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acquaintance admiration affection alarmed Albany Alice appeared arms Athol attachment attention beauty became bosom Castle cause CHAP character charming cheek child Clarinda cliffs companion conduct cottage countenance cried danger daughter dear deep delight distinguished early emotion endeavoured entered equally Ethelwood expressive eyes face fair father favourite fear feel felt followed frequently Hall hand happiness hastened heard heart honour hope hour impression innocence interesting lady late Laura Lenarvon Lionel lively Lodge looked manner Margaret melancholy ment Millbrook mind Miss Evelyn mother natural never night Norman O'Byron object observed offer painful pale passed passion person poor pressed professed reached received regard remained respect rocks scene seated secret seemed seen severe Sir William situation soon spirits steps stranger sure surprise tears thought tion took trembling turned visited walked wish wood young youth
Page 48 - The quality of mercy is not strain'd ; It droppeth, as the gentle rain from heaven Upon the place beneath ; it is twice blessed ; It blesseth him that gives, and him that takes...
Page 1 - Who had, no doubt, some noble creature in her Dashed all to pieces. Oh, the cry did knock Against my very heart! Poor souls, they perished. Had I been any god of power, I would Have sunk the sea within the earth or ere It should the good ship so have swallowed and The fraughting souls within her.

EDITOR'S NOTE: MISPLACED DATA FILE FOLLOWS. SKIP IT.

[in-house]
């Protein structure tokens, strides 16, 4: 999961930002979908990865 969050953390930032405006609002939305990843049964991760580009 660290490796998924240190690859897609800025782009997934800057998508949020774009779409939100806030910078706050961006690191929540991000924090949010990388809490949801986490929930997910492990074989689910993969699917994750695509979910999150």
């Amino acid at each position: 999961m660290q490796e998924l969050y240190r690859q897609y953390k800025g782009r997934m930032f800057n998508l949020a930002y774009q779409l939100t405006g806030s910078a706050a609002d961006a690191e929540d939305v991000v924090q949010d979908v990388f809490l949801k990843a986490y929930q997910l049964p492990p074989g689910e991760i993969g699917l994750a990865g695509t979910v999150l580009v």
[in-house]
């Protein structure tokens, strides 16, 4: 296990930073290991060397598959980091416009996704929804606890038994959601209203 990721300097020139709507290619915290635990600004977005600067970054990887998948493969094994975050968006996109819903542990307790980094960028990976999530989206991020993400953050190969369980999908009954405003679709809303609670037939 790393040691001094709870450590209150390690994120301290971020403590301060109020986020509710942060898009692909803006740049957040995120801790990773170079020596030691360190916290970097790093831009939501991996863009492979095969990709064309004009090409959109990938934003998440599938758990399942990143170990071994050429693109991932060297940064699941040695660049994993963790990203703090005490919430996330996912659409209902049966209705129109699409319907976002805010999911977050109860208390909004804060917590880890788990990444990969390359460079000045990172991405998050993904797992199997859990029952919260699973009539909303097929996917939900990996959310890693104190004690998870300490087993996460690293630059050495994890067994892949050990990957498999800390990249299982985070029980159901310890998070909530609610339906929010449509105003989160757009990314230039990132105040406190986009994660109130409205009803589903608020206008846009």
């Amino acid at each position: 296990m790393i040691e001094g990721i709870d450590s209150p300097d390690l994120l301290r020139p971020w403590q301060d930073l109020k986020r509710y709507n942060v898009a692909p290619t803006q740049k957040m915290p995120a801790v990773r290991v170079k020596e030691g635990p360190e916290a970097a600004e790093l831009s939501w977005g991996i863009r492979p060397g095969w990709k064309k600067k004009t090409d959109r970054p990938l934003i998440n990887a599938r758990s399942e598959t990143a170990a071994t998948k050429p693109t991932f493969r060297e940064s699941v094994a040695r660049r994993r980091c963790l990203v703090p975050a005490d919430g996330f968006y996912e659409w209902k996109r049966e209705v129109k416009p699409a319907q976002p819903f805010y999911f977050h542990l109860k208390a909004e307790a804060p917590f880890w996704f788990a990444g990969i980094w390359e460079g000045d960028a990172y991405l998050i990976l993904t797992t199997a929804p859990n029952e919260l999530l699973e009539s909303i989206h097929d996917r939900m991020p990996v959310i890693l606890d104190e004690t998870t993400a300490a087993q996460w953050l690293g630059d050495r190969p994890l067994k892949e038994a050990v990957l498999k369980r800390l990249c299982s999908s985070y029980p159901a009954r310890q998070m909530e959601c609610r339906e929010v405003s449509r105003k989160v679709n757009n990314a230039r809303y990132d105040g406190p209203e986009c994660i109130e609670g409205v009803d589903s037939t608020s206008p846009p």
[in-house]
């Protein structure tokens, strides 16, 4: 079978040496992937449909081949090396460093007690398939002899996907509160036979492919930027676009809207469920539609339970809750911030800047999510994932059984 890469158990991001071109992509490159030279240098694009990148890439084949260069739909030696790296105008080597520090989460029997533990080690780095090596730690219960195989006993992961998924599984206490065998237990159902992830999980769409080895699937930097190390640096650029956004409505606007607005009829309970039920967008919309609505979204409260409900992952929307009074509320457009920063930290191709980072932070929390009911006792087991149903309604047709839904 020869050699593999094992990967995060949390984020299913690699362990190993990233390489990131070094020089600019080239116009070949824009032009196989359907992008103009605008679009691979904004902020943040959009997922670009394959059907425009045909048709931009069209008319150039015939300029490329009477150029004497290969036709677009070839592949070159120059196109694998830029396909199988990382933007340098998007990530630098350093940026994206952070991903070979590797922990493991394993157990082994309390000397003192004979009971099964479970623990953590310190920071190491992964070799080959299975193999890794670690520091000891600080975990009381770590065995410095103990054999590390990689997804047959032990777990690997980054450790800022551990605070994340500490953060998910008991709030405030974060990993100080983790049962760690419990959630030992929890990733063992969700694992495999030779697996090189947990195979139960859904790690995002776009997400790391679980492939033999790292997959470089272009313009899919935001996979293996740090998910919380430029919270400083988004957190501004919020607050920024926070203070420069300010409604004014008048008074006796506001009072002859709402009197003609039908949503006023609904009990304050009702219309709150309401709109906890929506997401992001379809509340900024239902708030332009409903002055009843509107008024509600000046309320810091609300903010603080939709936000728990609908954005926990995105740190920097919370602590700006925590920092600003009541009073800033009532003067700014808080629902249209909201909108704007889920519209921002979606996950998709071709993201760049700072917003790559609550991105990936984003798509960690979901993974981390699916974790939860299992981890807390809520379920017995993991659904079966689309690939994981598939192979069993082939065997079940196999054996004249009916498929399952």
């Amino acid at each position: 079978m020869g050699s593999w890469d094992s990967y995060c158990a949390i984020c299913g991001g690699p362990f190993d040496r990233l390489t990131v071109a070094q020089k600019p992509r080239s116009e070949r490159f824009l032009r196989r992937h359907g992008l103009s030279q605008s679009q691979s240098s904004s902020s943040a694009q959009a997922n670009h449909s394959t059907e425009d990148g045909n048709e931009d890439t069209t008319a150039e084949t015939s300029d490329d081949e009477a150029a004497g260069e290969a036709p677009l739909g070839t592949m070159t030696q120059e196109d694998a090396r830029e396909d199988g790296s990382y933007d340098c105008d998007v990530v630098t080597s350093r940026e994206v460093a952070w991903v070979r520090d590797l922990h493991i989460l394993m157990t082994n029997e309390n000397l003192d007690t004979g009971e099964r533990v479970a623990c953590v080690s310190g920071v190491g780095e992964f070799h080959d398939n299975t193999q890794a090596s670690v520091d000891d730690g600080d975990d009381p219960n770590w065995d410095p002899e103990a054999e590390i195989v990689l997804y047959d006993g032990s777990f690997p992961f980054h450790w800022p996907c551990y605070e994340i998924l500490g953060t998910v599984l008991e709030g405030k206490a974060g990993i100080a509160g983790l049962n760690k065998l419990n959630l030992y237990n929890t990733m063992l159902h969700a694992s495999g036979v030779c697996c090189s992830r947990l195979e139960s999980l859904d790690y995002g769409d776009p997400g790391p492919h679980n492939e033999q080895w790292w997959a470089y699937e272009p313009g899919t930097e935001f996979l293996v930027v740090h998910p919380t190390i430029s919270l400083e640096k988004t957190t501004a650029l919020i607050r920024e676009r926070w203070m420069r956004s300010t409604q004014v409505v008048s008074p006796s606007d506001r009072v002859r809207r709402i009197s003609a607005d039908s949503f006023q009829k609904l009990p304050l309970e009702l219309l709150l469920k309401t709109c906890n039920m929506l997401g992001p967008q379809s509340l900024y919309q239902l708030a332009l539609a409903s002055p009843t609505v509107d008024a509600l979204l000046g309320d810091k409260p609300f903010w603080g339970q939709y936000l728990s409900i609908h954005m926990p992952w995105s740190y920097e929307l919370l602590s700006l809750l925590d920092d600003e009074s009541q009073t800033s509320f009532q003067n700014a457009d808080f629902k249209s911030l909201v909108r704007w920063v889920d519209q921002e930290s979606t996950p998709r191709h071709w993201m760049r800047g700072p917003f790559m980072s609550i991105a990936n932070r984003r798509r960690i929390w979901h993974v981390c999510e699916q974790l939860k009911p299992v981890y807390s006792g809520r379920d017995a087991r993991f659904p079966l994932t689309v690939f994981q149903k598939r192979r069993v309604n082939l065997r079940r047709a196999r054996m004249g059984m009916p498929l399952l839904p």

Page 22 - ... allowed still to amuse as a picture, but not to triumph as a beauty. ' When Adam is introduced by Milton, describing Eve in Paradise, and relating to the angel the impressions he felt upon seeing her at her first creation, he does not represent her like a Grecian Venus, by her shape or features, but by the lustre of her mind which shone in them, and gave them their power of charming : " Grace was in all her steps, heav'n in her eye, In all her gestures dignity and love...
Page 139 - On earth thou stand'st, thy thoughts ascend to heaven. Anna. Would that I were, e'en as thou say'st, a seer, To have my doubts by heavenly vision clear'd I Glen.
Page 200 - And put it to the foil: but you, O you, So perfect and so peerless, are created Of every creature's best!
Page 165 - With grief the sad mourner dies ! Earth- here incloses the loveliest pair on the hill. The grass grows between the stones of the tomb ; I often sit in the mournful shade. The wind sighs through the grass; their memory rushes on my mind. Undisturbed you now sleep together; in the tomb of the mountain you rest alone ! And soft be their rest...